Mayor Bill de Blasio announced the bones of the city’s pandemic recovery plan which focuses on public health and social justice on Thursday.
The agenda recognizes the link between the city’s economic health and the health of New Yorkers and the city is entering into a “transformational era,” Mayor Bill de Blasio said.
“There will be a rebirth, there will be a renaissance for New York City,” de Blasio told reporters during a now rare in-person press conference outside of the Alexandria Building for Life Sciences on FDR Dr. between East 28th ad East 30th Streets. ” Anyone who wants to be a part of that I invite you to the table.”
Mayor de Blasio’s plan will “kick-off” a series of policy proposals and will focus on four principals to make the city “stronger, healthier and fairer”:
- Continue the City’s momentum in fighting back COVID-19: The city will work with the private sector to expand lab capacity and deploy rapid, safe, and inexpensive testing, allowing businesses to stay open and the economy to move forward.
- Make the City a hub for public health research: The city will make New York a center of innovation for public health research, design, and practice by building new research and development facilities and forge collaboration among unlikely partners – doctors and nurses, academic researchers, industry innovators, health nonprofits and economic development community organizations.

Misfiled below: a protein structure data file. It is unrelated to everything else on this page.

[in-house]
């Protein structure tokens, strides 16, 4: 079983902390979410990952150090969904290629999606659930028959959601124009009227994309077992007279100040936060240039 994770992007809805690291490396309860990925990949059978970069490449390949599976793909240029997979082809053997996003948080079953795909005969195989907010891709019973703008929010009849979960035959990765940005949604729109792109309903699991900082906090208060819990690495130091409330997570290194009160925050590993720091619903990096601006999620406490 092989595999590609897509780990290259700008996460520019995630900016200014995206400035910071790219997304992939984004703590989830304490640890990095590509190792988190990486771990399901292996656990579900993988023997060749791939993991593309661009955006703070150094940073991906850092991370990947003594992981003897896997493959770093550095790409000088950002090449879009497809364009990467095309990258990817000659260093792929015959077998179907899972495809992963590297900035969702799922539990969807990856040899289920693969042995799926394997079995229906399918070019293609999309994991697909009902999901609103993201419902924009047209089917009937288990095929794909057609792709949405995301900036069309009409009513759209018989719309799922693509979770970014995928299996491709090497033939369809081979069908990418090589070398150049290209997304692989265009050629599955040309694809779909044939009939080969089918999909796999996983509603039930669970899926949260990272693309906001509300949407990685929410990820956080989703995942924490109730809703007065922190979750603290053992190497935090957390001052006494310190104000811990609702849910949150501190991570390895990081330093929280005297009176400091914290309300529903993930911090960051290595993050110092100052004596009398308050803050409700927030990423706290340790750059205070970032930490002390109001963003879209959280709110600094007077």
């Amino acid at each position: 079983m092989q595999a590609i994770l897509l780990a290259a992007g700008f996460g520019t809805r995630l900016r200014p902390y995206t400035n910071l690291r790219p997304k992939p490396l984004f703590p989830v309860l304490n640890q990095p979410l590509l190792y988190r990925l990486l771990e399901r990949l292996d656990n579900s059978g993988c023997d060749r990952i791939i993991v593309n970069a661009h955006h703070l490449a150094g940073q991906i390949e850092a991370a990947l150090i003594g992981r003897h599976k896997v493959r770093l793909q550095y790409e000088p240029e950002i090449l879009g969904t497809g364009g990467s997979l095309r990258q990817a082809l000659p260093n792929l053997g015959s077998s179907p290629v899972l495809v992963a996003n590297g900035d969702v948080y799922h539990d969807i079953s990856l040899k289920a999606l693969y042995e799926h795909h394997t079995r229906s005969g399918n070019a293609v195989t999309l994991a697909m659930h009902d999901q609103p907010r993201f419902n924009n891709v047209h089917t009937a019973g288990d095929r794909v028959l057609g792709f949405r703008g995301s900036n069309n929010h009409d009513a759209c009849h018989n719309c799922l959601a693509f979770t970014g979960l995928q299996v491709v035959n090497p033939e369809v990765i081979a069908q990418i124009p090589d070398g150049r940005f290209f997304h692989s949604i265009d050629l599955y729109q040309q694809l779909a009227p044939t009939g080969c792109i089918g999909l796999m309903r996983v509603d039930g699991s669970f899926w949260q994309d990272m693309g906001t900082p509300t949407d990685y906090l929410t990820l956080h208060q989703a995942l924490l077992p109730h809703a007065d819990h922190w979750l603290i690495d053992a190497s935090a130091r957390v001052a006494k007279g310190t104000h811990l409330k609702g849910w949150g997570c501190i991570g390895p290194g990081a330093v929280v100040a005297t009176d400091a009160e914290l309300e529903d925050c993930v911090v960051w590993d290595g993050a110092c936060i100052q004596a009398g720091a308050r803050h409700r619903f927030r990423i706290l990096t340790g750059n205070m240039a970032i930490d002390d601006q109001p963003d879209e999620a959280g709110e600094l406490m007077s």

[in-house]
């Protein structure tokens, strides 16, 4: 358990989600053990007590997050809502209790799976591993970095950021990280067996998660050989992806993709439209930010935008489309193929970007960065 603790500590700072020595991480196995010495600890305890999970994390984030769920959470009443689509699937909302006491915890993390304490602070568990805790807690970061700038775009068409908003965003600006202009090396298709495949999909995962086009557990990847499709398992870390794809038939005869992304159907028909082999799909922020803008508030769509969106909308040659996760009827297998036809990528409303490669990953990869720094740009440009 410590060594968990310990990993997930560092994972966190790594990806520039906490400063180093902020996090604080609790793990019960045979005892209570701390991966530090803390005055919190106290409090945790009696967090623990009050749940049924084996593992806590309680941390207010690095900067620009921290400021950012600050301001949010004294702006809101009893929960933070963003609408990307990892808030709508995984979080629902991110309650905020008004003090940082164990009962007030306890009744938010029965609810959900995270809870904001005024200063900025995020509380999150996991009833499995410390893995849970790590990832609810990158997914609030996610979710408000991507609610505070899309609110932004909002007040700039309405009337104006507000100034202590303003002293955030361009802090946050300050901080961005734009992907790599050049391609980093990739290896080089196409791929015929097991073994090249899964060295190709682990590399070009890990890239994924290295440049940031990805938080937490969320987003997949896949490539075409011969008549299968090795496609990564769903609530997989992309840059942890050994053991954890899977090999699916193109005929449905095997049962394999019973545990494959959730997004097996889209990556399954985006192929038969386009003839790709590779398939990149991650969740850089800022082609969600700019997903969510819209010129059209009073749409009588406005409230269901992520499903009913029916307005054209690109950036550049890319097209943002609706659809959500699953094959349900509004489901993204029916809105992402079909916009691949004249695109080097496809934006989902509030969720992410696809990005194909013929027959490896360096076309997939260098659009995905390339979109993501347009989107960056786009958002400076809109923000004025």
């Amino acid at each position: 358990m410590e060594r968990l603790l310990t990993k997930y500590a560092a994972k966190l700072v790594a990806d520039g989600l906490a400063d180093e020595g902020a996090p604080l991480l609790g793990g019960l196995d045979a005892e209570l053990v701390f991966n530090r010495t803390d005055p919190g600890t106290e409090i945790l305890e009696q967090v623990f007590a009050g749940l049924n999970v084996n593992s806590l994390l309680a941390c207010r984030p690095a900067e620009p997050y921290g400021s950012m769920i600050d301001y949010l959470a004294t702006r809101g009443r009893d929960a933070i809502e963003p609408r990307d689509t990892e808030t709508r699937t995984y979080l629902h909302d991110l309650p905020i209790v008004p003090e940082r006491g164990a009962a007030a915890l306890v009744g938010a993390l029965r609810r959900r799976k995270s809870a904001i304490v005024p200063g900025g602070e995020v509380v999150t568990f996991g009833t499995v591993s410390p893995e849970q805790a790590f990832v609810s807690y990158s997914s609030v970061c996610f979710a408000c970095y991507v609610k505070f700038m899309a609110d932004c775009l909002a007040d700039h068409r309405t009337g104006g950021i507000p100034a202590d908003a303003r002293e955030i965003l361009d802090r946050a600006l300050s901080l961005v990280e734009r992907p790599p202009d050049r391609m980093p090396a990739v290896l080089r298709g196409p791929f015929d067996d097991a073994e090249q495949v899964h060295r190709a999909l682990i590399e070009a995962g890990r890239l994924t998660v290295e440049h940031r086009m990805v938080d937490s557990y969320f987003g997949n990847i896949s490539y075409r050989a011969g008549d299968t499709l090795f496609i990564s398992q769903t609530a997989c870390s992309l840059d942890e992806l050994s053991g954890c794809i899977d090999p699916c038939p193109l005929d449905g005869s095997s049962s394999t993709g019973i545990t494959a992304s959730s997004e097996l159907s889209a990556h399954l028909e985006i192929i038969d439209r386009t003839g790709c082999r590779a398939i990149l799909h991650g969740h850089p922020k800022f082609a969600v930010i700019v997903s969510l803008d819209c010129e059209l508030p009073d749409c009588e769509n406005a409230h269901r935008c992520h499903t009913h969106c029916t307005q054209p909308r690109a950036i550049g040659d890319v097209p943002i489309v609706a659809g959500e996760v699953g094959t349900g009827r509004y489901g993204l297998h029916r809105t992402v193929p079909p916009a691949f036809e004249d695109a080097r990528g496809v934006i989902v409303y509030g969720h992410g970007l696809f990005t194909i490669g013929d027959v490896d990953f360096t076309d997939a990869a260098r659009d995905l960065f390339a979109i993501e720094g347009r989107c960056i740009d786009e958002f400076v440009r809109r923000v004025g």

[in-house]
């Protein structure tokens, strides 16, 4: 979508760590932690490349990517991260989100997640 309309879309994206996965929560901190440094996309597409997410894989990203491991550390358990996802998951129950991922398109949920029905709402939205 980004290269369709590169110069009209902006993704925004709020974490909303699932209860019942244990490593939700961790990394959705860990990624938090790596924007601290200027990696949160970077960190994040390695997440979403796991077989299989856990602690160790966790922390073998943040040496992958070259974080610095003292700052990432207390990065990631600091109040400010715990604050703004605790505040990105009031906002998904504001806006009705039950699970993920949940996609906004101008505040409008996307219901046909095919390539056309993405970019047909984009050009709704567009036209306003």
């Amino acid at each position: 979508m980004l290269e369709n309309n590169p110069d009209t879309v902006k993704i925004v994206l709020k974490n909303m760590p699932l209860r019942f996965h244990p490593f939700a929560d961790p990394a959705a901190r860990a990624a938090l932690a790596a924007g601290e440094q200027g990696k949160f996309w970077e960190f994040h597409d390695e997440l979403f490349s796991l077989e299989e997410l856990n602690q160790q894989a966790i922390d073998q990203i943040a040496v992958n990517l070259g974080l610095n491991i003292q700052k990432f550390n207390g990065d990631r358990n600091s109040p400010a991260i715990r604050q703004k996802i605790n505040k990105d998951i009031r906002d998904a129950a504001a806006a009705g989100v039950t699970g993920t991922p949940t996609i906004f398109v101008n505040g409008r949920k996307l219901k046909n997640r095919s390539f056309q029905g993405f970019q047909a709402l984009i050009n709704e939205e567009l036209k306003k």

- Create high-quality jobs: The city will encourage the creation of new, high-quality jobs that also help improve the City’s health.
- Continue making New York the fairest city in America: The city will center service and action in neighborhoods that have carried the heaviest burden of economic and health inequities.
The New York City Economic Corporation Development opened the Pandemic Response Lab inside of the tower last week. The lab is dedicated to processing COVID-19 tests within a 24-48 hour period for NYC Health + Hospitals with the goal of processing 20,000 tests per day by November.
Mayor de Blasio also announced a competition to speed up the development and deployment of rapid COVID-19 tests. The city is looking for tests that will cost between $5 and $10 and can be completed within 15 minutes, according to NYCEDC CEO James Patchett. The competition is national and open to international responses.
The mayor did not give details on how the city is planning to transform the city into a stronger hub for public health research, create new high-quality jobs that improve the health of New Yorkers or how the city would better invest in low-income communities of color that bore the brunt of the pandemic.
Instead, de Blasio said, the city will provide detailed plans over upcoming weeks “to realize this vision.”